A Response To…

A feminist’s fear of the family meal. 

This is less of a response than it is a prompt for my own exploration of her point.

It reminded me of something I realized as a child, that I had to turn to my mum and voice it out loud such was my incredulity. That realisation was that men and women who cook on television are presented very differently – they’re even referred to as different things.

Have you ever noticed that the female cook is referred to as a ‘cook’, and a male cook is referred to as a ‘chef’? It seems that the moment a process becomes professional or prestigious, men snap it up and snap up the better name for it, too. Suddenly women don’t belong in the kitchen if that kitchen is a 5-star restaurant or food critic job. Chef. How crisp is that to say? A chef can remind you of a proper, paid person who cooks in a big restaurant and knows all of the awesome meals. A chef wears a white hat and jacket and is in charge of a kitchen. A cook, on the other hand, is a person who runs the school cafeteria; chunky, rushed, red-faced and serving cole-slaw and suspicious meats to children, because women and children go together don’t they? A cook is also found in the kitchen of a home, perhaps big breasted and homely, cooking in a big pot over a fire and is very much a woman. Calling a man ‘cook’ just doesn’t fit as well.

Perhaps it’s just me, but the imagery of these words has come from reality. When I worked in a kitchen, the male chefs ate lunch together and left the female to herself to run the kitchen. When they had finished (there wasn’t really a time limit) they’d saunter back and take over without a word to her, and she would then take her own break with an allocated time period. Plus, the television thing.

Googling 'cook' actually just turns up white cartoons of cooks. But the suggestions are 'cook woman' and 'female cook'... but results weren't too sexist.
Googling ‘cook’ actually just turns up white cartoons of cooks. But the suggestions are ‘cook woman’ and ‘female cook’… but results weren’t too sexist.
"Fuck women."
“Fuck women.”

To some readers, this kind of a post would seem nit-picky and pointless – bloody feminists being so feminsty and kicking up a stink over nothing, right? – but the issue isn’t precisely the words, it’s that we have the response to use these words. It’s not ‘chef’ or ‘cook’, it’s saying that one is better than the other even if the salmon is cooked the same. It’s how the same job is automatically seen as being more professional when a man does it, because men are, of course, worth so much more.

This ties into the entire workforce and the demand for equal pay and equal opportunity and equal respect, all of it. Language is part of this society and world and it has a subtle but real place in all of things. Those who belittle language don’t seem to realise that language does have meaning – after all, that’s why we invented words, so we could convey meaning.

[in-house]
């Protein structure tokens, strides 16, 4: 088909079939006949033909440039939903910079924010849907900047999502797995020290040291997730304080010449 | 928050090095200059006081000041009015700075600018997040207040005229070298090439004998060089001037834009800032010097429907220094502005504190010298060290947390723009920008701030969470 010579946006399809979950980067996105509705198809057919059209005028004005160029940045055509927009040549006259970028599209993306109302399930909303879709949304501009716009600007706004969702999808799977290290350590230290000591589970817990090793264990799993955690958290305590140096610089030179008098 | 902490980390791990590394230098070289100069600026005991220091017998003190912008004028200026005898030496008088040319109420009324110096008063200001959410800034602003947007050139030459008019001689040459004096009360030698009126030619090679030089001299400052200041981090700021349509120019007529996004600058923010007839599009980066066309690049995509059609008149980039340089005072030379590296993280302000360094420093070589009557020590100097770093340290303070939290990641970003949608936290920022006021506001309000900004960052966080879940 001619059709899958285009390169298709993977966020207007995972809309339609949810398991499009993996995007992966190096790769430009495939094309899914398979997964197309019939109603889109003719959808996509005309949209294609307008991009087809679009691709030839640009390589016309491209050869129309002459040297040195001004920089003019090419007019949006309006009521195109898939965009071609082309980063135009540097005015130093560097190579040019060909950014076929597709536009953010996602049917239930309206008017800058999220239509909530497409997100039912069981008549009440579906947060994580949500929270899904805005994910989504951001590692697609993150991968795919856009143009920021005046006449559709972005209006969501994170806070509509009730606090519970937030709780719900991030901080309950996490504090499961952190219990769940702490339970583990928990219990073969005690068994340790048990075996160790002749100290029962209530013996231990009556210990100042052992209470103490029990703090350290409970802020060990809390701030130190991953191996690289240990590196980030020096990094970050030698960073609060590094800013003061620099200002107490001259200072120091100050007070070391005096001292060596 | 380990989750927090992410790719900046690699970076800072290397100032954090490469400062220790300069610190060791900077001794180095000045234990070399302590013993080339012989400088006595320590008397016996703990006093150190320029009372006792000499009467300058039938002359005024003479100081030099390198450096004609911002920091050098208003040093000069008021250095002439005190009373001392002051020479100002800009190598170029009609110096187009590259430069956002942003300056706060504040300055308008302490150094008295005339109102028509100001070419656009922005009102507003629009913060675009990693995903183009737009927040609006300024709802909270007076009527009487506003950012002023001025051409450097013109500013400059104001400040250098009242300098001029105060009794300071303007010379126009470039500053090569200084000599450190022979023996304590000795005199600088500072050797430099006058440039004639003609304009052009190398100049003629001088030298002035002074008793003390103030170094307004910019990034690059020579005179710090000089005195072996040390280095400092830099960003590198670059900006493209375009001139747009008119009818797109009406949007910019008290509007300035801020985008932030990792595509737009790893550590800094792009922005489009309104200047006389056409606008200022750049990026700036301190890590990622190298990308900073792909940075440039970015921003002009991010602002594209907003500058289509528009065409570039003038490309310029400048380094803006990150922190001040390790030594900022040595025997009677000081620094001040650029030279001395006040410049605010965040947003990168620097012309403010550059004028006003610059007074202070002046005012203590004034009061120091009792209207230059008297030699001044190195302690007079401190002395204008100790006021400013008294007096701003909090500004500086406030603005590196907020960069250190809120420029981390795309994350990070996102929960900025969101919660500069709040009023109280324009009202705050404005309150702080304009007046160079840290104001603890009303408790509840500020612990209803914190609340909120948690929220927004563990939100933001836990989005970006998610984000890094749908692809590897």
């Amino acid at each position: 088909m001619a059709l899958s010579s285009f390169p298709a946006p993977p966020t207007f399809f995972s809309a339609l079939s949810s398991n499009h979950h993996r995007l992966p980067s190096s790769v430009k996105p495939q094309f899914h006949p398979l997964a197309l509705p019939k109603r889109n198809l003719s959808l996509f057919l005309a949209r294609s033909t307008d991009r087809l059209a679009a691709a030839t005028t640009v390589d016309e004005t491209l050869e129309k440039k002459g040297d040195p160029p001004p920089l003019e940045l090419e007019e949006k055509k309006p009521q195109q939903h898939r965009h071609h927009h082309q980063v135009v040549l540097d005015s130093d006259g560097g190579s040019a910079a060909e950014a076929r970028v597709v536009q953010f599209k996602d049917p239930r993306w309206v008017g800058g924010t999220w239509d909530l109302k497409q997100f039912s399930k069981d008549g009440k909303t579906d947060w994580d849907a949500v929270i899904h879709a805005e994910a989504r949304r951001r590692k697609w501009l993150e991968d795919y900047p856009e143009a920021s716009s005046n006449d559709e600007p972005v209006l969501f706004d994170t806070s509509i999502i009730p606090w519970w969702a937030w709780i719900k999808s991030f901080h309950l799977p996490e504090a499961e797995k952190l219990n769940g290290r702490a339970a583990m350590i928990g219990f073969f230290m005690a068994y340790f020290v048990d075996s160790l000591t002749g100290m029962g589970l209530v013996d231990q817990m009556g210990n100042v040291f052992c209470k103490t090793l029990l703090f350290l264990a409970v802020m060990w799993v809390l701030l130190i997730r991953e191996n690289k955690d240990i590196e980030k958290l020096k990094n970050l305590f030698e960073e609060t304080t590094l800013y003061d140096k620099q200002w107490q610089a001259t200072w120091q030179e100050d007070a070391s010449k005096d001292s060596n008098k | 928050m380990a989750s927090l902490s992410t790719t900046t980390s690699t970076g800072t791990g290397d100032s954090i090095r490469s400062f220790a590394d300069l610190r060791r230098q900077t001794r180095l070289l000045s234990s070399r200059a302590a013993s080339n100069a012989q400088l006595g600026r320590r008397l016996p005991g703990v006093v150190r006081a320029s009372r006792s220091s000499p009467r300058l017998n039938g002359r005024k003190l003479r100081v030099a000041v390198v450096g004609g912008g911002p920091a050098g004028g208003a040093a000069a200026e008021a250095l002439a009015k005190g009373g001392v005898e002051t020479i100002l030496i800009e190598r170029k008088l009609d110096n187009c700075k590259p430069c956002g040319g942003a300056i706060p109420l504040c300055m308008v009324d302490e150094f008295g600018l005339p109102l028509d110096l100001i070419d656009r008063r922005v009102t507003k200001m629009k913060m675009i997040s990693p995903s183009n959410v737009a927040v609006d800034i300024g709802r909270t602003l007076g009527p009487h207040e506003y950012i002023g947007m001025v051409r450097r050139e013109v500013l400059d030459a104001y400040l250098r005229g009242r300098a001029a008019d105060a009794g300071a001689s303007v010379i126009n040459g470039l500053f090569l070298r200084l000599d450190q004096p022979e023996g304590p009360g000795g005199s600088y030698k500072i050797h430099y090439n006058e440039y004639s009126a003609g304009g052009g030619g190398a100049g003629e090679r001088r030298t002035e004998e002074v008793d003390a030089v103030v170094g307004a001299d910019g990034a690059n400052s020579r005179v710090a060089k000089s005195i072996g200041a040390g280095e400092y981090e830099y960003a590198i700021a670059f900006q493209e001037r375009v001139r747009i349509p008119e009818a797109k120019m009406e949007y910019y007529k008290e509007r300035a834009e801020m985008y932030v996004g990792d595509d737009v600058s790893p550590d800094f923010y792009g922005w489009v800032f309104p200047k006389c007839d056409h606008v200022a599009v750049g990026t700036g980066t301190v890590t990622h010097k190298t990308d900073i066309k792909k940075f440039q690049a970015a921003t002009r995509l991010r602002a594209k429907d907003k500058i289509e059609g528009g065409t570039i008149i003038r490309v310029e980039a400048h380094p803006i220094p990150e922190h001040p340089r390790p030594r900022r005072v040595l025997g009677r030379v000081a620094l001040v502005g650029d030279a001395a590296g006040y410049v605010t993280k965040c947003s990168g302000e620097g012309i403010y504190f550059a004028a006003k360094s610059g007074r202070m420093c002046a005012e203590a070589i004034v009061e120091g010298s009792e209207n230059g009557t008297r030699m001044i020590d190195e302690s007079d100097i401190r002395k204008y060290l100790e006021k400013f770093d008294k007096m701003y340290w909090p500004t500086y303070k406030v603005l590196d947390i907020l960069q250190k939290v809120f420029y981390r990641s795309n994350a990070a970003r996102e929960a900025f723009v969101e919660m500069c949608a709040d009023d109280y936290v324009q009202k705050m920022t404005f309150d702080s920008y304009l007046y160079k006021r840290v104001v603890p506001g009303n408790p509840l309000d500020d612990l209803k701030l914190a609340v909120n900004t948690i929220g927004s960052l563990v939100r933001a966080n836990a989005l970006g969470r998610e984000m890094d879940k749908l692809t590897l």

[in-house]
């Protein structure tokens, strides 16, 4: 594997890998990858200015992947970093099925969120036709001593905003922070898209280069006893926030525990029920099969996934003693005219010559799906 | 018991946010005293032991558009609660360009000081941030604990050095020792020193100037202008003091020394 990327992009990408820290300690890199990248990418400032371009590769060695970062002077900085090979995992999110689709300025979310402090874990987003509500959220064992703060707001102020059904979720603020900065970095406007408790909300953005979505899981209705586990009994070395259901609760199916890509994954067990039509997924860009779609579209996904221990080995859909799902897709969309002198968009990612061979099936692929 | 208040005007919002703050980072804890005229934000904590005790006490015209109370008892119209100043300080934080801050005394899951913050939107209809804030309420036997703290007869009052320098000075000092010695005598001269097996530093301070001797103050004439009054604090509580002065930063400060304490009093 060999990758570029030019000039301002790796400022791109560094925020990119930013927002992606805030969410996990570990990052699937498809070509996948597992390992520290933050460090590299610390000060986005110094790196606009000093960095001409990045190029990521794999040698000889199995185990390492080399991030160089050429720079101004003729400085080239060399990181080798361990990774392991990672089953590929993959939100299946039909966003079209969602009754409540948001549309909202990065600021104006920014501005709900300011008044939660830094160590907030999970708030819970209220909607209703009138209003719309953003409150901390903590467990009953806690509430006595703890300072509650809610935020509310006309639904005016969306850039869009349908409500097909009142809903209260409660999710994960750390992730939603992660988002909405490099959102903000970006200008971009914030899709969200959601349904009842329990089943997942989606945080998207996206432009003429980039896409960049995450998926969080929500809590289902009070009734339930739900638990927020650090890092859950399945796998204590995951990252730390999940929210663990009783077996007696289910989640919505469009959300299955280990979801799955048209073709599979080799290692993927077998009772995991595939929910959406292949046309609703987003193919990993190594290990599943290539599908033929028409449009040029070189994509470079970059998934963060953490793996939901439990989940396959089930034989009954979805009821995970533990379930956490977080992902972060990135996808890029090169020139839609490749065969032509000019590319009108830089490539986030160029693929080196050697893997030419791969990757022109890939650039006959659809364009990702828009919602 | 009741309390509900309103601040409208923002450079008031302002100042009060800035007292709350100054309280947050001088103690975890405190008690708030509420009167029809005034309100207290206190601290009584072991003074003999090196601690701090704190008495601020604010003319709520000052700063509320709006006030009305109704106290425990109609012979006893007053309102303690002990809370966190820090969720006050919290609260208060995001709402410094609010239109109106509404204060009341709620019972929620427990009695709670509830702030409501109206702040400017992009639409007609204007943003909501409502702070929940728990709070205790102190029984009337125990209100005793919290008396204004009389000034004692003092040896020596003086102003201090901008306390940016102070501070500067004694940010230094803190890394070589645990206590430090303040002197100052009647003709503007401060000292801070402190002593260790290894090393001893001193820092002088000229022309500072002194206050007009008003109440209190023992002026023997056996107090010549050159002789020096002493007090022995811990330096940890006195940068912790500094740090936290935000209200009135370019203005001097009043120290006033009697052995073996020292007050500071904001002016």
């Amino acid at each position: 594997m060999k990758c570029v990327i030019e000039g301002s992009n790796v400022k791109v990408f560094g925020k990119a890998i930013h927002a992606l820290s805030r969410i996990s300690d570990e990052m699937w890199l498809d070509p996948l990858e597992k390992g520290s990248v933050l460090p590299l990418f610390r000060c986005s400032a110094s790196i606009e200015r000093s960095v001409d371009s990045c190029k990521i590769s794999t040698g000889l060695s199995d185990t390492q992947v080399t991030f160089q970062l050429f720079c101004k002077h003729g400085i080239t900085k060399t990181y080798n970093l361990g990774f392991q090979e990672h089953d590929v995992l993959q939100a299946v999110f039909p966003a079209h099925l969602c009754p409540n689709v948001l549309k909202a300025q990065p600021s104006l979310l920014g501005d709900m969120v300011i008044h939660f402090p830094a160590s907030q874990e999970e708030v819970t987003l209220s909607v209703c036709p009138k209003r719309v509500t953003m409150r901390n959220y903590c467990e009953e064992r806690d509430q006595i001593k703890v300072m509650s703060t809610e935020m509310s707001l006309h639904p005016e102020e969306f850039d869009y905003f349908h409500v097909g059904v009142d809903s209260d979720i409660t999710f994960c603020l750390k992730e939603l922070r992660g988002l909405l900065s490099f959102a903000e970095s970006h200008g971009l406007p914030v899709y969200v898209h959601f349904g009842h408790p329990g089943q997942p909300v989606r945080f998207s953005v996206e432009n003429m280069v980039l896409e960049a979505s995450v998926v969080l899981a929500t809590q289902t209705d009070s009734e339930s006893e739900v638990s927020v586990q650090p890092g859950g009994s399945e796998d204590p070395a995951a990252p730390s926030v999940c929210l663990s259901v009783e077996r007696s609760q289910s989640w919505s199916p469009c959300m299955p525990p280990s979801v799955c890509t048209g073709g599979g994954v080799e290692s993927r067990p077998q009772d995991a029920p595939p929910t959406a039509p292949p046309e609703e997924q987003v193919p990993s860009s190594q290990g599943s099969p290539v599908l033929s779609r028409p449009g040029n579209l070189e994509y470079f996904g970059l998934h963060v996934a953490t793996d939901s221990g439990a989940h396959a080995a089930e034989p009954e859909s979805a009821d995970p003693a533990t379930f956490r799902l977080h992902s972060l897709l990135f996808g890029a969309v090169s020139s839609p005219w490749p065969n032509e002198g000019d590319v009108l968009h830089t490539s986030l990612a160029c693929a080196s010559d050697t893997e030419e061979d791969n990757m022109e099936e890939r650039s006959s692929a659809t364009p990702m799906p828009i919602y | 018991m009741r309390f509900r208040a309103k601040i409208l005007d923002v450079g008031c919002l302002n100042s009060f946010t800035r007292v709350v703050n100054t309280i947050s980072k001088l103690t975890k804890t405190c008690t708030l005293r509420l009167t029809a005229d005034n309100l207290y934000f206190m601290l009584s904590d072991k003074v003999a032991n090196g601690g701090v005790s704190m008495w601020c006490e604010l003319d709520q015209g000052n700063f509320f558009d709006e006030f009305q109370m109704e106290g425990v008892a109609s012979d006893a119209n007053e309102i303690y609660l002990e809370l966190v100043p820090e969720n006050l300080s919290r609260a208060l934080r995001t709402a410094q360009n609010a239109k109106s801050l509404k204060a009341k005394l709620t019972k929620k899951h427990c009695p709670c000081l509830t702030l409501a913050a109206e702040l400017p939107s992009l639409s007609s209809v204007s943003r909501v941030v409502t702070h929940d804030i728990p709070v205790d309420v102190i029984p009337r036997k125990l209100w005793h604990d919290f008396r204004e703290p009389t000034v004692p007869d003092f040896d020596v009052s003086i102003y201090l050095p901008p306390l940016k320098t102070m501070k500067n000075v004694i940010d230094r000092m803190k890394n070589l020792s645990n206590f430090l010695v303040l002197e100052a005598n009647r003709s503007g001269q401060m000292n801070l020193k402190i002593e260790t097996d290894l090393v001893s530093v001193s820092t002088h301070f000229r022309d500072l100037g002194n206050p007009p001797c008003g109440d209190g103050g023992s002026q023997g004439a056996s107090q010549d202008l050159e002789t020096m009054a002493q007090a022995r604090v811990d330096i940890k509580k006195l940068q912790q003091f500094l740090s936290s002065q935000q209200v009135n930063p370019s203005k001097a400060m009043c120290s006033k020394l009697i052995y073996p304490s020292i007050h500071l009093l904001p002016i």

Perhaps it isn’t majorly important, but I really just find it interesting. A kind of ‘oh’ moment that makes you have a think about how the construction of society takes place even in our vocabularies. What’s wrong with commenting on that? Does everything have to be extremely important or else not written at all? If that were the case, a lot of our blog content would be removed immediately. Except for my post about a dog, which was obviously ground-breaking news for everyone.


8 thoughts on “A Response To…

  1. Ah…welcome to the wild and wonderful (and nerdy) world of socio-linguistics. A few more to think about: the diminutives “ette” and “ix” added to words to make them feminine (major/majorette; dominator/dominatrix—mull that one over for a bit). There was a push years ago to change to gender neutral terms. Some of them have stuck, which is why we have ‘flight attendant’ and ‘server’ over ‘stewardess’ and ‘waitress’, (at least in theory). That said (and I could go ON ALL DAY), I can tell you, as a woman, a woman who studied Women’s Studies in college, it does matter, but it matters less than the importance of your family (if and when you have one) sitting down to a family dinner, no matter who cooked it. Mom the cook or Dad the chef.

  2. After reading his post, I just noticed some things. All the chefs on Masterchef are men. The other show with the French man, they are male chefs as a well.
    Nigella Lawson has her own Tv shows, books, range of kitchen equipment and even she is still a cook. On the show “The chef and the cook” on SBS, the man is the chef and the woman is the cook.
    I guess since I am big busted I will be chained to the stove bare foot and pregnant forever. Aren’t I lucky? 😉

  3. Chef – derived from the French term ‘chef de cuisine’, usually referred to only the ‘boss’ of the kitchen. Even though it isn’t used so strictly anymore, as a person who has worked as a ‘cook’ in many restaurants in the past, it is safe to say I have met a lot of female ‘chefs’. I personally don’t see the issue, I think sometimes people just get confused with what to call said ‘culinary genius’. You do write an interesting point though.

  4. The scene in the movie ratatouille where the critic tastes the food and goes back to his childhood is dead right. Food is comfort and security as a child, even in my home where I’m Dad, comfort is Mom. Women are amazing chefs too.

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